Hemoglobin, Hematocrit, Mean Corpuscular Value (MCV), Mean Corpuscular Hemoglobin (MCH).  These test results often appear under the RBC section because they further examine the health and function of your red blood cells (RBC). Hemoglobin is the protein in red blood cells that carries oxygen. It’s measured to help determine if your organs and tissues are receiving enough O2. Hematocrit results show the volume of blood taken up by red blood cells, which helps determine if you have too high or too low an RBC count. Blood cells are often referred to as corpuscles, so the mean corpuscular value measures the average size of red blood cells. A vitamin B12 deficiency or anemia may be indicated by abnormal-size RBCs. Mean corpuscular hemoglobin measures the average amount of hemoglobin inside red blood cells and it’s often evaluated in association with the mean corpuscular hemoglobin concentration (MCHC), which measures the average percentage of hemoglobin in the red blood cells.

When reading blood test results keep in mind “normal” ranges are different for everyone. Just because the results are “normal” does not mean there isn’t an issue stirring in the body. A white blood cell (WBC) count of 7.5 or above can be an indication of a problem (clinical reference ranges say normal is 4-11, depending on the lab). I was taught that over 7.5 should be investigated further by looking at other results such as a possible low or low normal platelet count being an indication of a chronic infection. There are other numbers that can be reviewed as well…neutrophils, lymphocytes and more. It’s complicated so don’t just take it at face value.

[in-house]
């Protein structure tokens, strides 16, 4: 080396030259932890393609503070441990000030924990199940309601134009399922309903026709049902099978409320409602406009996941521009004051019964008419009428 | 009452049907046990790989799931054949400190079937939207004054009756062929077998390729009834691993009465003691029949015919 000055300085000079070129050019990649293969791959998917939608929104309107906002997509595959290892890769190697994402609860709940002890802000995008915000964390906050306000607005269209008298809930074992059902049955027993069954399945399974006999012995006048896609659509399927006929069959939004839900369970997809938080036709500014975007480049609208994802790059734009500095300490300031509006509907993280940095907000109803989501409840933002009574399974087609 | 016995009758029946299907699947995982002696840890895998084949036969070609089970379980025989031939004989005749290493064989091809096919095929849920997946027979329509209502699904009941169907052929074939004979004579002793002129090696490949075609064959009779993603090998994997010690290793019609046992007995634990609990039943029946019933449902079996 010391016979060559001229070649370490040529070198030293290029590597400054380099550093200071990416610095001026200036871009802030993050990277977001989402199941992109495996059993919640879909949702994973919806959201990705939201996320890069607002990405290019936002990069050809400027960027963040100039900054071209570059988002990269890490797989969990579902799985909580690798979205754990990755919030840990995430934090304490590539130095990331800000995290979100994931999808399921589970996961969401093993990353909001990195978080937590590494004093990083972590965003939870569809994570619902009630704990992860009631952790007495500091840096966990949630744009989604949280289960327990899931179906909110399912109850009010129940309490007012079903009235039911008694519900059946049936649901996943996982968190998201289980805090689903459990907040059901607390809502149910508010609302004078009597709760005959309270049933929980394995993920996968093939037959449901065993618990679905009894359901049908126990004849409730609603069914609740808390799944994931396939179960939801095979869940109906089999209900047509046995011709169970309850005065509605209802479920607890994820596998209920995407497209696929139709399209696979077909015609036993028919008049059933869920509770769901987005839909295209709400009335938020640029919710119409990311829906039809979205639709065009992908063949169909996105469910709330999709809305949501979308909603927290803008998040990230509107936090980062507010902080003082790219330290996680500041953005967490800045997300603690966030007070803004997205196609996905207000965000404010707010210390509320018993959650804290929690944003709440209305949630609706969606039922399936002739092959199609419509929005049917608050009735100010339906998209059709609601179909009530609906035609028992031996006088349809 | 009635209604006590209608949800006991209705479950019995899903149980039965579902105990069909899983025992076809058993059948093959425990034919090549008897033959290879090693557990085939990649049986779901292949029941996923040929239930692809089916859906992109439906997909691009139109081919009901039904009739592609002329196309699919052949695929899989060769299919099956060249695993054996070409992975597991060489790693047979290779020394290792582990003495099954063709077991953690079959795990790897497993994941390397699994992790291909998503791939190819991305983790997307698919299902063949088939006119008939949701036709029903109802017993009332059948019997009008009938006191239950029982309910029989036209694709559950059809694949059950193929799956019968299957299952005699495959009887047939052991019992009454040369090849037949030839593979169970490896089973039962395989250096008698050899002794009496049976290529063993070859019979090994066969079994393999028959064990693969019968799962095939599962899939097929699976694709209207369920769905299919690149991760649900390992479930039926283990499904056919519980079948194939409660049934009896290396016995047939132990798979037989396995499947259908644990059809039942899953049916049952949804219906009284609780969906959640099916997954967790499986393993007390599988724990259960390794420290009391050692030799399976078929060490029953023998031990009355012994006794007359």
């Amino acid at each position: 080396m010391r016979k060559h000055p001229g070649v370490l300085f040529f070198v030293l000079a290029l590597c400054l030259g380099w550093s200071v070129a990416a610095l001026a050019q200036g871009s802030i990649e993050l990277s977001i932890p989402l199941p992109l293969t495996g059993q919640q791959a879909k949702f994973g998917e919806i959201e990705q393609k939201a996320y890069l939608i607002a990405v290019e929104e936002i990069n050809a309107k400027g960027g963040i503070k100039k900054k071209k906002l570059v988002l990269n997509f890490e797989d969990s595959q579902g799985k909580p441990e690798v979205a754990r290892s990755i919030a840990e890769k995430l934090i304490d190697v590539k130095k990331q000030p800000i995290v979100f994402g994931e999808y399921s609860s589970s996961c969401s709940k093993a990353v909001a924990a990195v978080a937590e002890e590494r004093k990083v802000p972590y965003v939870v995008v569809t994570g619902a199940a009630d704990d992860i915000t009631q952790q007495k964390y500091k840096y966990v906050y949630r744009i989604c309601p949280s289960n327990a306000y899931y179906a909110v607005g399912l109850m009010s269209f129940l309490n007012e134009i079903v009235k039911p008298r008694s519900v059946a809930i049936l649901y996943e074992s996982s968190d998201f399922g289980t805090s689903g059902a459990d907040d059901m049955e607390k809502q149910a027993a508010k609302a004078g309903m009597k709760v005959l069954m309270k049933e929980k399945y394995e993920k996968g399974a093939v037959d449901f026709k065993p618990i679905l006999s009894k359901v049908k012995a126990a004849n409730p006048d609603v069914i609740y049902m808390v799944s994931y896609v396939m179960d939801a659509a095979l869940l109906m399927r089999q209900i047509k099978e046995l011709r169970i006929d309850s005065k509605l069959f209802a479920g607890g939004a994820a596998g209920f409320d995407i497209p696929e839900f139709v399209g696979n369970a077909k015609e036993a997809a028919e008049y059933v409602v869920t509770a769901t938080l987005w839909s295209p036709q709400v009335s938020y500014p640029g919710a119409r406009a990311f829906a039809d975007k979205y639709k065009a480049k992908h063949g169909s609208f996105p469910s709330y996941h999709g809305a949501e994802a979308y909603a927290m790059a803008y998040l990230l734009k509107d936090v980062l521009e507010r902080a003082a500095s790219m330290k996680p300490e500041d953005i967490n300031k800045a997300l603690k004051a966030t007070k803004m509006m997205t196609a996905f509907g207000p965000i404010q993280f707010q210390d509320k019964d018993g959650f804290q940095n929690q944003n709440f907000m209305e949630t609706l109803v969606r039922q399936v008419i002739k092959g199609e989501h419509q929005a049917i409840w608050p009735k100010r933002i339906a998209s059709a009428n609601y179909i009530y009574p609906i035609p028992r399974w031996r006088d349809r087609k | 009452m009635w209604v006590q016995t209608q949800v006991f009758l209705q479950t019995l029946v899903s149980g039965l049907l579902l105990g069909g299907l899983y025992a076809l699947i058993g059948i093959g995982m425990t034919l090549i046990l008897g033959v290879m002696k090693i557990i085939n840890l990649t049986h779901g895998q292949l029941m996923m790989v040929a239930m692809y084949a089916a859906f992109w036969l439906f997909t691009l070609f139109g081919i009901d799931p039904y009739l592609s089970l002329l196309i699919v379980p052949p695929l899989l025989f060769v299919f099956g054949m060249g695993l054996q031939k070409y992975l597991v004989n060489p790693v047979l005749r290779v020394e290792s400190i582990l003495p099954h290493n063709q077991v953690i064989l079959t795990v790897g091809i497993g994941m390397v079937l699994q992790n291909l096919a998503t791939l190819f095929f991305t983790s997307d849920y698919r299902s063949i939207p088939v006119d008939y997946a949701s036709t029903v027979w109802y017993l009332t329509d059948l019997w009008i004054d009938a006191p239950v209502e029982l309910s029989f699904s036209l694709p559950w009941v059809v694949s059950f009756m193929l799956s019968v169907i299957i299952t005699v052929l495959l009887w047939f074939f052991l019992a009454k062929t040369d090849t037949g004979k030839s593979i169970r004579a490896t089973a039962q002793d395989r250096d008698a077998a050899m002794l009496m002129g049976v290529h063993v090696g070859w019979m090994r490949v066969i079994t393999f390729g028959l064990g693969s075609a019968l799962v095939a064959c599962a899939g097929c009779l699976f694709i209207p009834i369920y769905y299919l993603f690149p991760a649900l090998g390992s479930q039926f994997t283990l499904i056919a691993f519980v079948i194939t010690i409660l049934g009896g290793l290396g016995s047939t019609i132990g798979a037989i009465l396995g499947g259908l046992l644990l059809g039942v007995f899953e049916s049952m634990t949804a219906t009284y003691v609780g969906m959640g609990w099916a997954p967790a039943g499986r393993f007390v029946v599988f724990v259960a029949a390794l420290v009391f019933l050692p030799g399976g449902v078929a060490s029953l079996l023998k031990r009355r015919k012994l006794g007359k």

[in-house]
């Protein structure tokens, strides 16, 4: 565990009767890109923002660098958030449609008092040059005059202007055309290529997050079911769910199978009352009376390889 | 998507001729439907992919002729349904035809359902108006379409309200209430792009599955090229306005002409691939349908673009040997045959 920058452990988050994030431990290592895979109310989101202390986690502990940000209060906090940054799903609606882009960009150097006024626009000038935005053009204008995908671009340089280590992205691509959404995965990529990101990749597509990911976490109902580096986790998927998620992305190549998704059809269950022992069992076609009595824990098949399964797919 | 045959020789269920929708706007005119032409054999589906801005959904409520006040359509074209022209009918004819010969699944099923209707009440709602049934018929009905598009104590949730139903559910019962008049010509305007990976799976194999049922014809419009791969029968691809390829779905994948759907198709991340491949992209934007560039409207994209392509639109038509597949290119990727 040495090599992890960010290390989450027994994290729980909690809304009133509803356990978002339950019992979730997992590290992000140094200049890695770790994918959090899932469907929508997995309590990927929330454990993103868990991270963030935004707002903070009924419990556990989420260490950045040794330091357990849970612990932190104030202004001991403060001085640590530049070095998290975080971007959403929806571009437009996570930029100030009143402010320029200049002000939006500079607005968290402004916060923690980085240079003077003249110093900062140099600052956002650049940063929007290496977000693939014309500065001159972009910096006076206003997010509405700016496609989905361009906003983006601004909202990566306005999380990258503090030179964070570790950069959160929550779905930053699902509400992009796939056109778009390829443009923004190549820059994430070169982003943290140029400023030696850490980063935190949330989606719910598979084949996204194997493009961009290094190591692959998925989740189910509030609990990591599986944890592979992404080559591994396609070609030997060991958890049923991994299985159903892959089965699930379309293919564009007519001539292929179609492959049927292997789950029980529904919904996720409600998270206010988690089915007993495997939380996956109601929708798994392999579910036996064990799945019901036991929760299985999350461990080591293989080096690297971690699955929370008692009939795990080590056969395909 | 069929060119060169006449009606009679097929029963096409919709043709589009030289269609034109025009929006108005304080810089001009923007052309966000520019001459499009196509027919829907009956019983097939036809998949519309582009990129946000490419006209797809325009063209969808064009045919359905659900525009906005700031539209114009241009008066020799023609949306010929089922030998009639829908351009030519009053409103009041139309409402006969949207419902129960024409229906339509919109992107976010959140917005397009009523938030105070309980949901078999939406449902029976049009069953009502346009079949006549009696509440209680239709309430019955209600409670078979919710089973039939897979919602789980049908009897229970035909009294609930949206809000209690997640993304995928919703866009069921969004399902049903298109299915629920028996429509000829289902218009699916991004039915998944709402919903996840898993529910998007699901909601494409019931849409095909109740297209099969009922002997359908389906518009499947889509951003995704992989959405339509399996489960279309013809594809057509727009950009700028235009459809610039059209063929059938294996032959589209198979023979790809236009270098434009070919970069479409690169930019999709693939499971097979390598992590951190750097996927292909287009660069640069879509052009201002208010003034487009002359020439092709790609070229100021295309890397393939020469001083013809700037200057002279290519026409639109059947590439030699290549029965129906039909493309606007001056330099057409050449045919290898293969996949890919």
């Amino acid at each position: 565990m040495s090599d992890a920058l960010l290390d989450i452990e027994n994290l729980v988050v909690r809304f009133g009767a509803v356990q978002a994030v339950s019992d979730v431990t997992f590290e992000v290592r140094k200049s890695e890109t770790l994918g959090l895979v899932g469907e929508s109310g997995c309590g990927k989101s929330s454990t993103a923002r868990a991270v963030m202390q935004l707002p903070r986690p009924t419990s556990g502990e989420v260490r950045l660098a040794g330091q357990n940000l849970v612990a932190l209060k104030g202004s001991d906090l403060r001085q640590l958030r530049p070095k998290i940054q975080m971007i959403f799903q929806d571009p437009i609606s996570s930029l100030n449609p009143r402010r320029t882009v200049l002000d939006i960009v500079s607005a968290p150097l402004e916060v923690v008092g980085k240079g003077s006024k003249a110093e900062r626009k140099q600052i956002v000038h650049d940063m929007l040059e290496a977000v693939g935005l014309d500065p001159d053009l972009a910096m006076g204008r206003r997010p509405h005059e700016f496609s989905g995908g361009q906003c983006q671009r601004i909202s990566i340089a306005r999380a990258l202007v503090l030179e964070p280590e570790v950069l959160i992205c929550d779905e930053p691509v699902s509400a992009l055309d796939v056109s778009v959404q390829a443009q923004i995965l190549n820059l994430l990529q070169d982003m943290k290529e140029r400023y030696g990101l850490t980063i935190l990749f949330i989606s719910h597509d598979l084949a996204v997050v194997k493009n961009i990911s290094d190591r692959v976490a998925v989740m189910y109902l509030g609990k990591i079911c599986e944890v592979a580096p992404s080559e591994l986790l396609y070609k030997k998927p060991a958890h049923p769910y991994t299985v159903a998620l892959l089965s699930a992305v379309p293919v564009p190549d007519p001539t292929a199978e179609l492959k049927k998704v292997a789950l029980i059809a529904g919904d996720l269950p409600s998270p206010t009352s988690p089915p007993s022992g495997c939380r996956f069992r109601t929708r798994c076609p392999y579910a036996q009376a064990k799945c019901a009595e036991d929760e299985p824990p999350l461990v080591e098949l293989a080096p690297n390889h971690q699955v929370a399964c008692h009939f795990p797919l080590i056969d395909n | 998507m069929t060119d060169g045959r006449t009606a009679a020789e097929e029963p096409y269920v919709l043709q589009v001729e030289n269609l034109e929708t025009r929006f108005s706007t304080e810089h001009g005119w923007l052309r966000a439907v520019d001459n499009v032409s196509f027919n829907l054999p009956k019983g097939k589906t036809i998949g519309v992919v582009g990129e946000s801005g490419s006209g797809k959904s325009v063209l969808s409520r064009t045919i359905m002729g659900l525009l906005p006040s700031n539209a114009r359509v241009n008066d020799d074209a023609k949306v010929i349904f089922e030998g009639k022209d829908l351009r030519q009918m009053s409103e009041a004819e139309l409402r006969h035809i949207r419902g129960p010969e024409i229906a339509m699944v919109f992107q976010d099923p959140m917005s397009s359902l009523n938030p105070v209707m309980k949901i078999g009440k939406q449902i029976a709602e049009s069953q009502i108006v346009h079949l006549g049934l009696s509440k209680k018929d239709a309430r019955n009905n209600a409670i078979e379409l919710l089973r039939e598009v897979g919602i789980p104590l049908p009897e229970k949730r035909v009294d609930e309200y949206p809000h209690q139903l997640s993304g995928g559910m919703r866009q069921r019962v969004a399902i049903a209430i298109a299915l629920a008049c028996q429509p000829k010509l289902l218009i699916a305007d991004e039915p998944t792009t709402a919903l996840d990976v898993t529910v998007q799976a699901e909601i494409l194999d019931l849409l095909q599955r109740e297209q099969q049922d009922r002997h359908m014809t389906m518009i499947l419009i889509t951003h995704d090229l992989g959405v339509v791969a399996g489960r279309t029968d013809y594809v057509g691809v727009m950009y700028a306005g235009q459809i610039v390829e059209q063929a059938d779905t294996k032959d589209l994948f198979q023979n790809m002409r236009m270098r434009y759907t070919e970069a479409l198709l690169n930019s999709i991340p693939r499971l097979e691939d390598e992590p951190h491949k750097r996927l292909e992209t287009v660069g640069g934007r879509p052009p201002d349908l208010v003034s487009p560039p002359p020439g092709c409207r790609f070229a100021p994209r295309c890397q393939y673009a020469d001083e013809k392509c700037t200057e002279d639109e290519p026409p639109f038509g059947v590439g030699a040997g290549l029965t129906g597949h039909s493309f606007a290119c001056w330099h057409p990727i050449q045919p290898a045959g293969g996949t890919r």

Have you been exposed to mold or feel you have toxic mold in your body? I was exposed to black mold for years in an apartment I lived. Once I discovered it (was in the wall from a leaky shower and could not be visibly seen) I had lots of symptoms. Thankfully I keep my health up with the chambers at Life Center so I wasn’t debilitated like lots of people after BLACK mold exposure for that amount of time. This is a great resource for anyone that needs it. Mold is hard to detox from the body. It can be done, but it takes time.

What I discovered from the mold exposure was that it trashed my hormones and what was a high (but healthy) range of my testosterone (over 60) dropped to 0 after black mold exposure.  The treatment was suggested to put me on hormones, but I researched it and found that it would have hurt me to do that.  I had to get rid of the mold and now 4 years later my testosterone is back to being over 60.  Yeah!

I hope that give you a little insight on reading blood work and why it’s important to look at all the results and not just one when determining issues.  Stress / trauma can be a HUGE factor in blood results so be aware of what is going on in your life when you get results.

Feel free to email me if you have questions.  I may or may not be able to answer them, but will try to help.  gail at lifecenter dot us